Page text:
Forvo is a great web tool to learn how to pronounce words from a wide array of categories including common words, phrases and people’s names.

Guiding Tech: 4 Useful websites to help you pronounce names correctly features four possible tools a teacher, parent or student may use to help learn the correct pronunciation of a name they wish to use. Within the article are the links to all 4 sites.

 How to Pronounce is a great web application to get the audio and text pronunciation, meaning and other information related to wiki pages, synonyms and antonyms for the searched word.

Pronounce by VOA News is one of the great free web tools for learning more about pronunciation of places and names. Founded in 2000, this Pronounce tool has a plethora of words and names to find from. 

Regardless of your preparation before you take attendance in your first class, you should always confirm with the student that you’ve pronounced their name correctly and determine what name they would like to be called in your class.

Macie Hall, Senior Instructional Designer
Center for Educational Resources

Image Source: Pixabay.com

Lunch and Learn: Fostering an Inclusive Classroom

Logo for Lunch and Learn program showing the words Lunch and Learn in orange with a fork above and a pen below the lettering. Faculty Conversations on Teaching at the bottom.On Thursday, February 15, the Center for Educational Resources (CER) hosted the third Lunch and Learn—Faculty Conversations on Teaching, for the 2017-2018 academic year.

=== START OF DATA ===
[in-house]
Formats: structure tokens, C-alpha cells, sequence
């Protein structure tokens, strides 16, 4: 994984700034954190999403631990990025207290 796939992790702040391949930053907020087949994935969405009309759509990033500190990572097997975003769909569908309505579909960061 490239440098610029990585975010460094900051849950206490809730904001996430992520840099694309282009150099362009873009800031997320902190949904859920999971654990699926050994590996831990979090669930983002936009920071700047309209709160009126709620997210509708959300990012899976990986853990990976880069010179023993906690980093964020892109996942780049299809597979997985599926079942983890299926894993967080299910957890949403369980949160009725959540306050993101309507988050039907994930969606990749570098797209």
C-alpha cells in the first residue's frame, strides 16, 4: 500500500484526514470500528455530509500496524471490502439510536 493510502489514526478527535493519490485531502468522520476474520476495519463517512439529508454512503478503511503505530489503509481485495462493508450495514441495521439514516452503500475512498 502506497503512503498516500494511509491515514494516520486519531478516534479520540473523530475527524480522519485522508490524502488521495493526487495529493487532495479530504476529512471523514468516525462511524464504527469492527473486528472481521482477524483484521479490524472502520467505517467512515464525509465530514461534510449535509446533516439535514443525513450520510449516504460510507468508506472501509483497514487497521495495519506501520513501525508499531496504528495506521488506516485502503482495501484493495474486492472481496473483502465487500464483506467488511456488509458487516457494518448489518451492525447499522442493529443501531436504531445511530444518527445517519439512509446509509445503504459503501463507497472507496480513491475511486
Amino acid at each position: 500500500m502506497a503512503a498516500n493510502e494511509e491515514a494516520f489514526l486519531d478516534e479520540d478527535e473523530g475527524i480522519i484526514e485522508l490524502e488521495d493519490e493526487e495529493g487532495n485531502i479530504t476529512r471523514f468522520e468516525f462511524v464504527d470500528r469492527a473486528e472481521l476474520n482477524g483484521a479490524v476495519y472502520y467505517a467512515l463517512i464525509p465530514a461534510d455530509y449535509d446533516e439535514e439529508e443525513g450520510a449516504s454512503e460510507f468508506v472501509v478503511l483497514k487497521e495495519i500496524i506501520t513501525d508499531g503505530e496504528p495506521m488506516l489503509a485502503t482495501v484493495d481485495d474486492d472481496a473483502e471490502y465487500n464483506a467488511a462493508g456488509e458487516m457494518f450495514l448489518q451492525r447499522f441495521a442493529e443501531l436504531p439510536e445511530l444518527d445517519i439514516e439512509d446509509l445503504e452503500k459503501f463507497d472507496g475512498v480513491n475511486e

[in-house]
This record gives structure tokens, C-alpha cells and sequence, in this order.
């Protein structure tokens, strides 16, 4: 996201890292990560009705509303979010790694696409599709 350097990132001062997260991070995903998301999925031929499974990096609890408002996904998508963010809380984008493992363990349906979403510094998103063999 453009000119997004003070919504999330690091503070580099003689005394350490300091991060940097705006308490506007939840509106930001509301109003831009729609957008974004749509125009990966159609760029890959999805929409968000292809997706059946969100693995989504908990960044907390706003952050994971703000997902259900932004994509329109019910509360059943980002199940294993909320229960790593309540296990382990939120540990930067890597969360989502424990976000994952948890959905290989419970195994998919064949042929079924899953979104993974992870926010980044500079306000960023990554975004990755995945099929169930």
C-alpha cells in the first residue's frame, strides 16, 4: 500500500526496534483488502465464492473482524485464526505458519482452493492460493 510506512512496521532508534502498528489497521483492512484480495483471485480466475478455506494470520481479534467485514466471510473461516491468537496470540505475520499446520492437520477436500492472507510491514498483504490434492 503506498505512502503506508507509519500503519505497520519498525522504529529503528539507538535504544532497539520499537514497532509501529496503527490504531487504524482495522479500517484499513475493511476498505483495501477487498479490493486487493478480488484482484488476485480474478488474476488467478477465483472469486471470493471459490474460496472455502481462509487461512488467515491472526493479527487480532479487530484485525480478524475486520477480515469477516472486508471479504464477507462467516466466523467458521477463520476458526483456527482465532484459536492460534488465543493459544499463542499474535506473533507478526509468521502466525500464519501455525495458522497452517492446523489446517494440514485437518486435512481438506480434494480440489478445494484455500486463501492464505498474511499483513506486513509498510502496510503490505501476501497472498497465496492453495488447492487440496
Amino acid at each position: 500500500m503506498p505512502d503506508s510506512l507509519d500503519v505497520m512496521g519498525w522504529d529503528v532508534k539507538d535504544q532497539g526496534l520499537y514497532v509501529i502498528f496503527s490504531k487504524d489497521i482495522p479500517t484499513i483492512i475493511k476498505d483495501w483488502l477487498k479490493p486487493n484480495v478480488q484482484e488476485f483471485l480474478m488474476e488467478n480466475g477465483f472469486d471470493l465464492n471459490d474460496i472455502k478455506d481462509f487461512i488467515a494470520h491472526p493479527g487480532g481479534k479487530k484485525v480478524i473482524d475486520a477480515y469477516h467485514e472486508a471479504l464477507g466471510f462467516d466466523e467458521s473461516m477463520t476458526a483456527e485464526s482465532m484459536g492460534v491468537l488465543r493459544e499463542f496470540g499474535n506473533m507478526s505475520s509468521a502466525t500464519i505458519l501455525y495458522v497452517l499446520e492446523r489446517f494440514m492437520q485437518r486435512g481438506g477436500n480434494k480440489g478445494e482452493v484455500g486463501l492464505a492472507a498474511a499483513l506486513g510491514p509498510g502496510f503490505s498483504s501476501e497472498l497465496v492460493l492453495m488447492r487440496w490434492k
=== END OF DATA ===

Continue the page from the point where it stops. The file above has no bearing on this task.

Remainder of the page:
Anne-Elizabeth Brodsky, Senior Lecturer, Expository Writing and Karen Fleming, Professor, Biophysics, presented on Fostering an Inclusive Classroom.

Anne-Elizabeth Brodsky led off by describing the Expository Writing program. [See presentation slides.] Students learn in small class settings (10-15 students) how to write and academic argument using evidence. The academic argument is framed as an ongoing conversation—they say (identifies the problem or viewpoint), I say (recognizes a flaw in the argument and establishes a thesis to correct the flaw), so what? (what’s at stake or what’s next?)—to which the student is contributing. The vast majority of her students are in the STEM fields. This is the background for Brodsky’s introduction of diversity and inclusion in the classroom.

Students bring their complex identities and a sense of whether or not they feel they belong on campus to the classroom. Brodsky seeks to make sure that her curriculum includes reading diverse authors. Students are given a number of choices for each major writing assignment so that they can find something that interests and speaks to them. Additionally, students do informal writing on topics fincluding What is College For? Learning (science of learning, recent research, advice), School (campus life, student realities, ideas for redesign), Stories—why they matter, Words (language change, texting, big data). For each topic area Brodsky identifies a number of articles that students can choose from to read and write a response.  She tries to make topics current and relevant, and to be flexible, for example, after the death of Freddie Gray in April 2015, “I offered my students supplemental reading. I hoped to show how the JHU community engaged in local, ‘real-life’ struggles with rigorous, historically responsible, and creative thinking.” She encourages interdisciplinary conversations so that students don’t shut themselves off from possibilities.